3 tips for getting your articles published

Nothing screams you’ve got authority and are an expert quite like being published. And these days the options are far greater then before; traditional publishing and self-publishing of books, feature columns, op-ed pieces and one off editorial contributions. Distribution has expanded from traditional print newspapers and magazines and their online counterparts, to new digital only news platforms such as the Huffington Post, Buzzfeed (Canadian edition just launched this week) and local news sources such as VanCityBuzz.com which are gaining traction. Add to that well-read blogs, and there’s no shortage of publishing options.

So how do you get ink?

1. Pitching the idea: You can pitch media on an article idea, but in my experience having written for BIV, Strategy, Marketing Magazine, the Toronto Star, Cottage Magazine and Zoomer, a pitch accompanied by a solid draft or even tightly edited piece has always been what got me in the door. Knowing the audience demographics of the publication and reader interests in critical. Also knowing typical article lengths, topics covered in the past, and writing style is helpful. If an editor wants 700 words, don’t give them 750 because you can’t edit it any shorter. They will, and guaranteed they’ll chop something you wouldn’t have!

Pitch based on the geographic area of the people who will benefit from your message and find it relevant. Also keep in mind seasonal factors and lead up times, especially if it’s a magazine. For example a lifestyle piece I did for Zoomer Magazine about mother/daughter hockey passion ran in October, but was written and pitched back in March.

Think strategically about your email subject line when sending a pitch. Editors are writers and email subject lines are like headlines to them. As they scan their inbox, be sure to give them something that will grab their attention. Clever can be good, but don’t over complicate things.

2. The content: The who, what, where, when and why of the story is important if you are writing a pitch. But pay particular attention to the “why now” piece. Connecting your article to something timely is key to getting an editors attention. For example, my blog piece about disruption and flipping the airline model to charging for carry on and making the first checked bag free tapped into a current hot topic of frustrated flyers dealing with carry on restrictions and the approaching heavy summer travel season. It proposed a simple innovative solution. It also tapped into the growing use of social media as a feedback tool and the need for corporations to manage their brand through active engagement of consumer complaints. After the piece garnered considerable discussion the last couple weeks online and off, I blasted off a pitch to the Huffington Post last week to see if I could get pick up. Today, June 18, that piece appeared in their business section!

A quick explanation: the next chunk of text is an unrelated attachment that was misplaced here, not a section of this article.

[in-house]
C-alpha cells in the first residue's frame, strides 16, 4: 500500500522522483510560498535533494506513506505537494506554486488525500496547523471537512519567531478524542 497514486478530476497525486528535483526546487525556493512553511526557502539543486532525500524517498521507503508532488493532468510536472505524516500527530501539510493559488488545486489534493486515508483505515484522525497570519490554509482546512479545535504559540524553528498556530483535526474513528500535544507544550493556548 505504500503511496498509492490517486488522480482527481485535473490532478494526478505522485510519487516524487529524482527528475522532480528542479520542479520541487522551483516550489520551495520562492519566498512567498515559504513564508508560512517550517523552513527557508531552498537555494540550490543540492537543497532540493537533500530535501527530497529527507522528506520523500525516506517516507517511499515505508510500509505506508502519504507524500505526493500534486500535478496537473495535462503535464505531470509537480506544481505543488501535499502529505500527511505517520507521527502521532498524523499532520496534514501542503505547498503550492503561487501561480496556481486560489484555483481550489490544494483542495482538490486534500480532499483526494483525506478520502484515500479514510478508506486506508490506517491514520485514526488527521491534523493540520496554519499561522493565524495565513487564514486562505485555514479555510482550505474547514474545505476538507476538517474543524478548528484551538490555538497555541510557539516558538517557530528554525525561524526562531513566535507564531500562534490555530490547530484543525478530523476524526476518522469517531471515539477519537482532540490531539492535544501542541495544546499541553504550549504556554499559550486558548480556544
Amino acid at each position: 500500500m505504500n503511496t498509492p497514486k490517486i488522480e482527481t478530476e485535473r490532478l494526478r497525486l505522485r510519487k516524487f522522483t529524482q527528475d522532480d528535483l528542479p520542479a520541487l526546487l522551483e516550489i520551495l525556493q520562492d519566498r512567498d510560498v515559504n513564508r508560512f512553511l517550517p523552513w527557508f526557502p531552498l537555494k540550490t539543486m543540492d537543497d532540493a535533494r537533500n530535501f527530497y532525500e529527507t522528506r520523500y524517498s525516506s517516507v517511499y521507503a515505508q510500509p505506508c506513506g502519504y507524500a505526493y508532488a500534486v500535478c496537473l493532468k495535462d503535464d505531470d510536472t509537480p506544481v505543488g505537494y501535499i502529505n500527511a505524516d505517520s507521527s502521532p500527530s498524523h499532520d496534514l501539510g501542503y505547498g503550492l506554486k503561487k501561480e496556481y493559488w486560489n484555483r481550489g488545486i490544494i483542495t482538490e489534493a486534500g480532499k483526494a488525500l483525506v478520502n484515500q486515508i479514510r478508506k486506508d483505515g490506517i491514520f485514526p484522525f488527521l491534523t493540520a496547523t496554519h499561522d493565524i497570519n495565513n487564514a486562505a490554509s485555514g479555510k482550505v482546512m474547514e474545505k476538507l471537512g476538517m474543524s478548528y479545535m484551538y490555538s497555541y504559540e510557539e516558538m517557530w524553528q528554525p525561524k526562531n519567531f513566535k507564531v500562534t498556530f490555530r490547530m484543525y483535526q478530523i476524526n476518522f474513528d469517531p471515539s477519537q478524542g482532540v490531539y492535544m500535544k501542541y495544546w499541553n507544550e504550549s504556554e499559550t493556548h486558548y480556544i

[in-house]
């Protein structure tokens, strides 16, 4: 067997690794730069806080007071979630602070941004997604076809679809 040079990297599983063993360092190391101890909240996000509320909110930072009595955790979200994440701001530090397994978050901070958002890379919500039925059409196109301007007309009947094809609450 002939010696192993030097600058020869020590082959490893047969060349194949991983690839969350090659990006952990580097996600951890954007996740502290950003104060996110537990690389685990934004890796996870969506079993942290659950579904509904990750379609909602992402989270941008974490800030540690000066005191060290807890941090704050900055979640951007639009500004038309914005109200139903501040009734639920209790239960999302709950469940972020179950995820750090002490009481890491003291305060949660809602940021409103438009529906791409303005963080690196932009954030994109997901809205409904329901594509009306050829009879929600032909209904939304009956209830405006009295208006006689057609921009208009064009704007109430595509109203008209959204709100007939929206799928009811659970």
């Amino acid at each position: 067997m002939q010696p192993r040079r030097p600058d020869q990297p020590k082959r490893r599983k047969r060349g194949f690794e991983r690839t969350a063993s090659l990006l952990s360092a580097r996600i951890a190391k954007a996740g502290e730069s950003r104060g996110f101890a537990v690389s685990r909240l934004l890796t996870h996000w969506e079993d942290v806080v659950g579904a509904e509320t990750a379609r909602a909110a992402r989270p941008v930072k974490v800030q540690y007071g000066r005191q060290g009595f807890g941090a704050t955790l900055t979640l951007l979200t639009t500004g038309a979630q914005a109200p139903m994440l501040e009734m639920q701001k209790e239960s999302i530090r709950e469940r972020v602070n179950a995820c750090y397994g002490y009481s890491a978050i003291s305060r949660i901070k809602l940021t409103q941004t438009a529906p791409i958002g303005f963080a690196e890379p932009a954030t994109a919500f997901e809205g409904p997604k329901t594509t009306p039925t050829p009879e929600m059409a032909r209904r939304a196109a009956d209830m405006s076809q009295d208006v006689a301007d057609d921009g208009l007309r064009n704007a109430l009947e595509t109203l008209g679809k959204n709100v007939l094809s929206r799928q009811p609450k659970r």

Be original and different. If you’re giving tips, make sure it’s not something that could just be Googled. Tap your expertise. Give the publication something they couldn’t otherwise get access to. General, generic vanilla won’t work. But sometimes being the contrarian can work – see above. Countering conventional viewpoints and backing up your argument can make for a solid piece.

3. Contacting media: While tagging media on Twitter can certainly get their attention and cut through the clutter, in my experience this is best if there is a pre-existing relationship. Otherwise email is a solid place to start. These days it’s pretty easy to scope out contacts online for the editorial desk and feature editors. Use the method of contact they list – some will list emails, some Twitter handles only. Do follow up. Just because you don’t hear back right away doesn’t mean they might not be interested. Their in boxes get jammed, but most diligently comb emails for content. It’s their job to find gems, and yours might be what they’re looking for. Don’t call them by phone unless they’ve contacted you already for a story. And know their deadlines if you are trying to reach them. Texting a reporters cell directly is likely one of the best ways to get an immediate response if they know you. But this should really be reserved for breaking news events where you are looking to be quoted, or helping them with a story, not trying to get your own piece published!